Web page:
- Family issues
When physical and mental health care for the LGBTQ+ population are coordinated, patients are more likely to complete treatment and remain substance-free afterward. Affirmative treatment environments that promote inclusivity and acceptance foster feelings of safety, helping patients embrace treatment on a higher level.
Since these environments also offer greater support for client treatment adherence and follow-through, LGBTQ+ recovery can be complete and long-lasting.
Handling “Coming Out” Trauma
Much of the trauma that LGTBQ+ individuals face begins even before coming out. For example, they often suffer from severe anxiety and stress over the reactions of family members, friends, schoolmates, and co-workers long before they reveal their orientation or gender identity.
A Further Look at Coming Out
Trauma-informed care is critical as a framework for providers who want to create a safe treatment setting for LGBTQ+ persons. Once the environment is safe, other principles like collaboration, empowerment, and trustworthiness can build upon the secure foundation.
In a trauma-informed approach to treatment, all aspects of treatment delivery are grounded in an understanding of trauma’s impact on an individual, promoting resilience and healing. This approach has principles that reflect the values, beliefs, and attitudes required to support community members exposed to trauma, including the perceived future trauma that can be associated with coming out.9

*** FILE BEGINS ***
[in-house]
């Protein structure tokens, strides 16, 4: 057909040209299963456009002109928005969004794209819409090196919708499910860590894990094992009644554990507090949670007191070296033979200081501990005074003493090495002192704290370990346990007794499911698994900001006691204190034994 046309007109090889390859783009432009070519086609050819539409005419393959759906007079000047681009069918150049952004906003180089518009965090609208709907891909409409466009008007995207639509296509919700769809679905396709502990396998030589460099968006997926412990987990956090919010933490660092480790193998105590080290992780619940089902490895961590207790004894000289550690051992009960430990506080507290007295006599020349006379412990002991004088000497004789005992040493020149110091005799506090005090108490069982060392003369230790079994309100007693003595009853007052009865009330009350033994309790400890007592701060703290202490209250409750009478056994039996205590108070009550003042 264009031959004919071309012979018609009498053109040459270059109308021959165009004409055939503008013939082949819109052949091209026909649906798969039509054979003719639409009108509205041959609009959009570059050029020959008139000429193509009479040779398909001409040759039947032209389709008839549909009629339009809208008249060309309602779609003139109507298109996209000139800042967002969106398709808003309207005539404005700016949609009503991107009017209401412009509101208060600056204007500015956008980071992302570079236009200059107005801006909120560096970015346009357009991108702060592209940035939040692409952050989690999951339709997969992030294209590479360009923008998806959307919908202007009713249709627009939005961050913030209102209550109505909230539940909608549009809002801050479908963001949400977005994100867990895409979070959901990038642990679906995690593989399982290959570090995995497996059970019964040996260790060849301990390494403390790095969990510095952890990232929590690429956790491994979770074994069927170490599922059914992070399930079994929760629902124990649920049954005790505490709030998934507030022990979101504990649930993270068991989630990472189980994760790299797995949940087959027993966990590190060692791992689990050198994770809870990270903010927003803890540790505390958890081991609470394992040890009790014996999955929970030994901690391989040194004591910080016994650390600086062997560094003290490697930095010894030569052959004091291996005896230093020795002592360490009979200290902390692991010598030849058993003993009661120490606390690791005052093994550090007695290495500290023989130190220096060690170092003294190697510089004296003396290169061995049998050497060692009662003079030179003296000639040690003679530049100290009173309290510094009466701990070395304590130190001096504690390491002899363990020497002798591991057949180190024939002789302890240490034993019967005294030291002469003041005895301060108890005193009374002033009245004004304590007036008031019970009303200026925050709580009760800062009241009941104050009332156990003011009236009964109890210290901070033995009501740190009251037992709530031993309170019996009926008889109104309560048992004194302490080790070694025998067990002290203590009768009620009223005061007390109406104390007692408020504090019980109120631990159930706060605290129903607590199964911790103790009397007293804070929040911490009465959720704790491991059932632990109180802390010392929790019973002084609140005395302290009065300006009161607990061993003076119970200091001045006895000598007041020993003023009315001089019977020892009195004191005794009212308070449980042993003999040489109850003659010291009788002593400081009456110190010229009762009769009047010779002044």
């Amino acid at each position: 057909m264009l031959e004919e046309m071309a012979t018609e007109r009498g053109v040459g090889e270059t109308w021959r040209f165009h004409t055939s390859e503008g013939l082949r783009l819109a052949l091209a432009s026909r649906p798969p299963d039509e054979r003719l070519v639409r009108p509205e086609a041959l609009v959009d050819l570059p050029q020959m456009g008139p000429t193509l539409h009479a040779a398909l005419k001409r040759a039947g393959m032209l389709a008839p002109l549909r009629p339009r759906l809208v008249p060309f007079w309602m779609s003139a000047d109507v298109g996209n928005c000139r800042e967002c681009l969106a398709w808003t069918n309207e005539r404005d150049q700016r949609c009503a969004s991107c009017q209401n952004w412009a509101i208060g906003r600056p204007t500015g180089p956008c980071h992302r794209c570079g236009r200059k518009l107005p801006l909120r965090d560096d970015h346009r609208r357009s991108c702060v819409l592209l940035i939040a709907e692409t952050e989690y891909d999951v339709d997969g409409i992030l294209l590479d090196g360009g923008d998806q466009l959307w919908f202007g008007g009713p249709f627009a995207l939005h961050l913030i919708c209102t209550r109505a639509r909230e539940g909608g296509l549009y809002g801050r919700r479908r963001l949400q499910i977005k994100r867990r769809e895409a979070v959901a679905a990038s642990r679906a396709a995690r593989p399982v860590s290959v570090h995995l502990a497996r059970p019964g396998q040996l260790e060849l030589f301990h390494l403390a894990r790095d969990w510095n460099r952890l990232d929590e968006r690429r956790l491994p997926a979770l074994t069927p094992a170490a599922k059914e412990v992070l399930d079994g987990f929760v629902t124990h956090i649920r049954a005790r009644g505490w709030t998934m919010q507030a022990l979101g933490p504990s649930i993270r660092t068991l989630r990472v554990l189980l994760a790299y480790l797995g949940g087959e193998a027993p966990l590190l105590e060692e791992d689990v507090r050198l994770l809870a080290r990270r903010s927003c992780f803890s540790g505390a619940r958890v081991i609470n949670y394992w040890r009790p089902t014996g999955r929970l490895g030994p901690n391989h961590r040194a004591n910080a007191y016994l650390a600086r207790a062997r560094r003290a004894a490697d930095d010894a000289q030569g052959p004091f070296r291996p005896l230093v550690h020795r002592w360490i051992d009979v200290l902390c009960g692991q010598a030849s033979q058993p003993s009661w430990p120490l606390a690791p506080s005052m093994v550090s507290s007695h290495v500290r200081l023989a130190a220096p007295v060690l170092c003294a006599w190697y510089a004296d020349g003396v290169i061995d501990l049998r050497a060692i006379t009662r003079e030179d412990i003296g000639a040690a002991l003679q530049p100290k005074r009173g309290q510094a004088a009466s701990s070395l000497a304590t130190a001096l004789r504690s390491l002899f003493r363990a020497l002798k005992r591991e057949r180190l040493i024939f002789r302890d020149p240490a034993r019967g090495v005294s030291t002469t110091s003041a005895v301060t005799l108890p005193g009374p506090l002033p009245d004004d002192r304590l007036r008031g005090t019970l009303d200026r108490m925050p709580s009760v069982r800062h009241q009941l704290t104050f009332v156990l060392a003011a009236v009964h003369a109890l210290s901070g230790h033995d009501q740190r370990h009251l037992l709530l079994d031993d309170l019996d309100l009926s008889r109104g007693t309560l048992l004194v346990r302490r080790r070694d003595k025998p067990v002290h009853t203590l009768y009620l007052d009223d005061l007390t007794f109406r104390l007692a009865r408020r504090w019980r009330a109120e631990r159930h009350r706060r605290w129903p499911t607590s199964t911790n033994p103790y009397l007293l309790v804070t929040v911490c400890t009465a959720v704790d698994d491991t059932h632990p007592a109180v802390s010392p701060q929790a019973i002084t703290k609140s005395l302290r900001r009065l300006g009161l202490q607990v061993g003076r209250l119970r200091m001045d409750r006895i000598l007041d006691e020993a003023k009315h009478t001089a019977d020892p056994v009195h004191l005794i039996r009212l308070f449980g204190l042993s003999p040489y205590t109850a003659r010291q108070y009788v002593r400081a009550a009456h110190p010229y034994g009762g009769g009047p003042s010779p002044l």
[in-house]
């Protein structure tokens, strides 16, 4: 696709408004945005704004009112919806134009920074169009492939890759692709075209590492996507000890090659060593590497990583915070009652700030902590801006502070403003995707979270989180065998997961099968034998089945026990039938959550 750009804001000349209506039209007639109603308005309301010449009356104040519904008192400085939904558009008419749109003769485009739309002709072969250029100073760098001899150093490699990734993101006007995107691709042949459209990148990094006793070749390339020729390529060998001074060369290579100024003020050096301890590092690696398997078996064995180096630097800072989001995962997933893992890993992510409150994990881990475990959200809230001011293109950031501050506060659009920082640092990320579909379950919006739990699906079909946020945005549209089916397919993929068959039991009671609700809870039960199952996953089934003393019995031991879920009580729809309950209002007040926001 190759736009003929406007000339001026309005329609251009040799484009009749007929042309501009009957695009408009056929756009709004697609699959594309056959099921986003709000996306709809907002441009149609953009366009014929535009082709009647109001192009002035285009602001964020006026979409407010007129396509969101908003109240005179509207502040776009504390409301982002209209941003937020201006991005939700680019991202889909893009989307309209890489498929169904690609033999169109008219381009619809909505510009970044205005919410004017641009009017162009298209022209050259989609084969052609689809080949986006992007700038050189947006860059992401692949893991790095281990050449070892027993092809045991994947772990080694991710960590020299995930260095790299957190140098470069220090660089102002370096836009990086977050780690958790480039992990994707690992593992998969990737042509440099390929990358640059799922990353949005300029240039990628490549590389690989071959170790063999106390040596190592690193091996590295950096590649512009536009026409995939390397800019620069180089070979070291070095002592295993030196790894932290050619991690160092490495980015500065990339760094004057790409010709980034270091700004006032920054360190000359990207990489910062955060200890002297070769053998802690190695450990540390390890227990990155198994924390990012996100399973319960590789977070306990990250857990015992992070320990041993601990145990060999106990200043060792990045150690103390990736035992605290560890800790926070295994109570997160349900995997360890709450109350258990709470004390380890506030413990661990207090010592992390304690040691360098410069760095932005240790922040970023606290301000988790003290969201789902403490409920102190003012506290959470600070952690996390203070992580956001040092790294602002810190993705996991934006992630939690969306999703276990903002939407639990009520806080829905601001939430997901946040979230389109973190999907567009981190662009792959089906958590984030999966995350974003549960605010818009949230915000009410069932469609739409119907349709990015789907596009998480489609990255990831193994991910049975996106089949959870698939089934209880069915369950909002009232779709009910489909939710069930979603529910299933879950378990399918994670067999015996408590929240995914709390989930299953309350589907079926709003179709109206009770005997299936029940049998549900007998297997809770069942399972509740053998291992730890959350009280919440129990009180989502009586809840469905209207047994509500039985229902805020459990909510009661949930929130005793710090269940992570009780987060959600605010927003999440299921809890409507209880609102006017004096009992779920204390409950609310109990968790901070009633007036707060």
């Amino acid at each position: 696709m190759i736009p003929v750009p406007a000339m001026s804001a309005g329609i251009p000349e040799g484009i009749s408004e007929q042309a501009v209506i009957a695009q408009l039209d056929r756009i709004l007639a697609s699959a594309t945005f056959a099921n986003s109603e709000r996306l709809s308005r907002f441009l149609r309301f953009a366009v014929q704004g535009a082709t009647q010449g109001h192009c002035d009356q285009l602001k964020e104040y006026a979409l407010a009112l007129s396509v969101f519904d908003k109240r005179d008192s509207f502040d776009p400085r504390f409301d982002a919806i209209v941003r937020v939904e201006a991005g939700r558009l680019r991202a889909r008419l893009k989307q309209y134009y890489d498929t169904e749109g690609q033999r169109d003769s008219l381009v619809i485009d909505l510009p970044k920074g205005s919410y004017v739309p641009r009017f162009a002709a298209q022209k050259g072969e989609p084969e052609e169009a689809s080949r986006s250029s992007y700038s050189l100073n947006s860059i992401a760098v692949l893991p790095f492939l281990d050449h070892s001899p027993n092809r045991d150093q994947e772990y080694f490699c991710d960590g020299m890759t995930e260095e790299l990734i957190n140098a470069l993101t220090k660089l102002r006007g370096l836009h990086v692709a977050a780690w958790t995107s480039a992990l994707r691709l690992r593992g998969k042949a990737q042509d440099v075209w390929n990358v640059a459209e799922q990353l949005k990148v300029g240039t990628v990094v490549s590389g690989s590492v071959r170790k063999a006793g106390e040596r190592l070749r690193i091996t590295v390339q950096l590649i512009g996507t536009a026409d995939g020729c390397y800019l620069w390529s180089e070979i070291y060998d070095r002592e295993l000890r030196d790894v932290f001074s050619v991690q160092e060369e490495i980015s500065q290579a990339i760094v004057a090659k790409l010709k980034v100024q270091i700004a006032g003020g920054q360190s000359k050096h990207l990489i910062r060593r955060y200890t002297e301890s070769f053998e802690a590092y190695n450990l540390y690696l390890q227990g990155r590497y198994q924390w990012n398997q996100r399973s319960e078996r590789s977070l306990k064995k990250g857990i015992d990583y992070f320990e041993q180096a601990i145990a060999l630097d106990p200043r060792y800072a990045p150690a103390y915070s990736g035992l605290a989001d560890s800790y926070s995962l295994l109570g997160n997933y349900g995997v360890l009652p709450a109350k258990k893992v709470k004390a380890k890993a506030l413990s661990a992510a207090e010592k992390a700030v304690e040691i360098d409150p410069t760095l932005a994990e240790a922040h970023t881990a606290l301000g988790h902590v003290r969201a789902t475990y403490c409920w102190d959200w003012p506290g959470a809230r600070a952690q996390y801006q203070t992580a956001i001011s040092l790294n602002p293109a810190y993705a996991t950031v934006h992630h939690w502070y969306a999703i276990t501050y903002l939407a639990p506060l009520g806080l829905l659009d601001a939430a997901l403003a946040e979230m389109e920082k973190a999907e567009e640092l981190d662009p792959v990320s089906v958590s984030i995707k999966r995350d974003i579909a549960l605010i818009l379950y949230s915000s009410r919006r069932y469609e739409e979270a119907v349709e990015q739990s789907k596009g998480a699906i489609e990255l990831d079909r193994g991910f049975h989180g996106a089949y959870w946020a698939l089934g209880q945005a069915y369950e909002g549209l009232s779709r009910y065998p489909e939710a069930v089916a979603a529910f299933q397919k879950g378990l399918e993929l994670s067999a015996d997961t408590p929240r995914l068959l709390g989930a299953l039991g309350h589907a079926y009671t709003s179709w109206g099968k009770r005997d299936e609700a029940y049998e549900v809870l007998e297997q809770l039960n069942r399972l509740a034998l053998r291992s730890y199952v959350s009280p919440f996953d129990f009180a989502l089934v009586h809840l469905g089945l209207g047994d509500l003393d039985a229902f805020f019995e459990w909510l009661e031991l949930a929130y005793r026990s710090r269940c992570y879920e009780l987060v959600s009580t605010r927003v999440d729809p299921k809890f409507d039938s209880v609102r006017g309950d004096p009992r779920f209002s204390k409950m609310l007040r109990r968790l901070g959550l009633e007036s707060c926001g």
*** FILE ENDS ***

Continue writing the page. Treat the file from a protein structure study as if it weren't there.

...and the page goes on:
Confidentiality and Comfortability Expressing Sexual Orientation
Specialized treatment programs geared toward LGBTQ+ treatment must protect the confidentiality of clients. The consequences of an inappropriate or insensitive disclosure can be devastating and range from job termination to legal family issues and more.
By incorporating specialized, trauma-informed LGBTQ+ treatment plans, providers establish safety as a foundation for healing, and with it, they secure the patient’s trust and confidence. Trauma is one of the most challenging LGBTQ+ community issues. It contributes to anxiety and abuse of substances, threatening the effectiveness of residential treatment and recovery.9
When providers overlook trauma as one of the most significant problems within the LGBTQ+ community, treatment effectiveness suffers, as does the patient.
A shared understanding of the unique stressors that LGBTQ+ clients face is one of the greatest benefits of an LGBTQ+ treatment program. Patients learn how to cope with the extra challenges associated with their sexual orientation or gender identity and ultimately gain control over substance use while strengthening their own identity and self-worth.